|No. 338 of the ongoing ITYWLTMT series of audio montages can be found in our archives at https://archive.org/details/pcast338|
Western culture romanticizes outlaws – think of Robin Hood and Bonnie and Clyde. Pirates, the outlaws of the High Seas, are portrayed as "swashbucklers" and "plunderers." They are shown on ships, often wearing eyepatches or peg legs, saying phrases like "Arr, matey" .Pirates have retained their image through pirate-themed tourist attractions, film, toys, books and plays.
Today’s montage is a collection of works from the concert hall, stage and screen that explore pirates mostly as “bad bpys” rather as the “evil men” they are… One such work, the lively overture to Gilbert and Sullivan’s The Pirates of Penzance; concerns Frederic, who is released from his apprenticeship to a band of tender-hearted pirates. Bellini’s opera Il Pirata follows the melodramatic storyline of the “bad boy” Pirate and the woman he once loved, whose husband has a mission to capture him. Although the title can translate as The Pirate or The Buccaneer, César Cui’s lyric comedy Le flibustier is no swashbuckling action-drama, but an idyllic domestic comedy of mistaken identity.
A sizable portion of this week’s podcast is dedicated to the original soundtrack for Captain Blood, the 1935 Errol Flynn classic, composed and conducted by Erich Wolfgang Korngold. The film chronicles the 17th-century adventures of Peter Blood, the physician-turned-pirate. Captain Blood became an immediate hit, with an Oscar nomination for the score. As Korngold's first fully symphonic film score, it marked a milestone in his career; Korngold would score six more films starring Flynn.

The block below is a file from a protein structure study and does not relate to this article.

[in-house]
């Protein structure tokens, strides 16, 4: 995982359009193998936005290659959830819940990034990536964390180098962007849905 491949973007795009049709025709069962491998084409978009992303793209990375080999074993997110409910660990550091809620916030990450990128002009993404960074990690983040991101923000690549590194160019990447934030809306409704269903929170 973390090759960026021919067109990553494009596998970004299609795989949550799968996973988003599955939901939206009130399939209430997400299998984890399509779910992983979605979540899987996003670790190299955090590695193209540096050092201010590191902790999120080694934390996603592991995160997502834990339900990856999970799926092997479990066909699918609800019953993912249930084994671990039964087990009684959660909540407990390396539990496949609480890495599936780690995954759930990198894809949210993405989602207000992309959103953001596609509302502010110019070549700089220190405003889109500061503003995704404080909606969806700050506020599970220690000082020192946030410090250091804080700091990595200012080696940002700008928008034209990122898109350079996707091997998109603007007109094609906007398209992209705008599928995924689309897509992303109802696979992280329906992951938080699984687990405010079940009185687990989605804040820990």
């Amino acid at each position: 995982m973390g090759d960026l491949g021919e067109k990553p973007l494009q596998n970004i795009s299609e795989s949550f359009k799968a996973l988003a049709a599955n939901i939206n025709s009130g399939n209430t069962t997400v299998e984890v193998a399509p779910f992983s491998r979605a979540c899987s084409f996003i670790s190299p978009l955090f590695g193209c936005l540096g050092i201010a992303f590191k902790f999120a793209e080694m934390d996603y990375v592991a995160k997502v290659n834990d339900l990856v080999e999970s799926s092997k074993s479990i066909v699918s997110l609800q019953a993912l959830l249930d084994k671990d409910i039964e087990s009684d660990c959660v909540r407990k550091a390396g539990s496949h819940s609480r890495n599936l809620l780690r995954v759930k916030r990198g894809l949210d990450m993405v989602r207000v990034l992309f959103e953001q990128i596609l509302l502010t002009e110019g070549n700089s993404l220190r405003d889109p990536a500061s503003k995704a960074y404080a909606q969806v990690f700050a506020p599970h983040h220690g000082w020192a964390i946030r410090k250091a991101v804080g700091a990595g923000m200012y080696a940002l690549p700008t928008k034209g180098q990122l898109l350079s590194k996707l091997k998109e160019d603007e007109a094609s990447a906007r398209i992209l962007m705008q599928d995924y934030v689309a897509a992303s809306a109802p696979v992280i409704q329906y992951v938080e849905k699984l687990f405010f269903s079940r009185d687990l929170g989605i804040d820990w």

The Red Rover is a novel by American writer James Fenimore Cooper. The novel follows the activities of the sailor Dick Fid, free black sailor Scipio Africanus and Royal Navy officer James Wilder as they encounter the famous pirate, "The Red Rover". To close, Hector Berlioz was a great admirer of James Fenimore Cooper and commemorated Cooper’s death by renaming one of his overtures Le corsaire rouge, translated from the French as “Red Rover” — the overture is better known in its shorter form as “Le Corsaire”.
I think you will love this music too.